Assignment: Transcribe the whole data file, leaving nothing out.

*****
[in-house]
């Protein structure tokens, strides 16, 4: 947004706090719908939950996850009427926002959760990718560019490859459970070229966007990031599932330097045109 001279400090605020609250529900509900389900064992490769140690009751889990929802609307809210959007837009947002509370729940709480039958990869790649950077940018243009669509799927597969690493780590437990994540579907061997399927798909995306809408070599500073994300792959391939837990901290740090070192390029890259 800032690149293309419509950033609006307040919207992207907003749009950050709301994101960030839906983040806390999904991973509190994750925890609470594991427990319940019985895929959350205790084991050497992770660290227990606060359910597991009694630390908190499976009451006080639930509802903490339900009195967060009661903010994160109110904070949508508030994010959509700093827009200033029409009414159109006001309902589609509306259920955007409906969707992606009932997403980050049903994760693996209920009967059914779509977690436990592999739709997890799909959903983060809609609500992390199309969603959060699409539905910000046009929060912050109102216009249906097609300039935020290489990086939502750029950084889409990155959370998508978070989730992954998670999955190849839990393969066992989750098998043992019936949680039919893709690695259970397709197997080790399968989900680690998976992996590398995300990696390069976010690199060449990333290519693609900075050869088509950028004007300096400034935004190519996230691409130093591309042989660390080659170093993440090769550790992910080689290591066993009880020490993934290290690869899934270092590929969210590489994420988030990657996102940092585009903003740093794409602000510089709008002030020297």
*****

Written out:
[in-house]
């Protein structure tokens, strides 16, 4: 947004706090719908939950996850009427926002959760990718560019490859459970070229966007990031599932330097045109 001279400090605020609250529900509900389900064992490769140690009751889990929802609307809210959007837009947002509370729940709480039958990869790649950077940018243009669509799927597969690493780590437990994540579907061997399927798909995306809408070599500073994300792959391939837990901290740090070192390029890259 800032690149293309419509950033609006307040919207992207907003749009950050709301994101960030839906983040806390999904991973509190994750925890609470594991427990319940019985895929959350205790084991050497992770660290227990606060359910597991009694630390908190499976009451006080639930509802903490339900009195967060009661903010994160109110904070949508508030994010959509700093827009200033029409009414159109006001309902589609509306259920955007409906969707992606009932997403980050049903994760693996209920009967059914779509977690436990592999739709997890799909959903983060809609609500992390199309969603959060699409539905910000046009929060912050109102216009249906097609300039935020290489990086939502750029950084889409990155959370998508978070989730992954998670999955190849839990393969066992989750098998043992019936949680039919893709690695259970397709197997080790399968989900680690998976992996590398995300990696390069976010690199060449990333290519693609900075050869088509950028004007300096400034935004190519996230691409130093591309042989660390080659170093993440090769550790992910080689290591066993009880020490993934290290690869899934270092590929969210590489994420988030990657996102940092585009903003740093794409602000510089709008002030020297």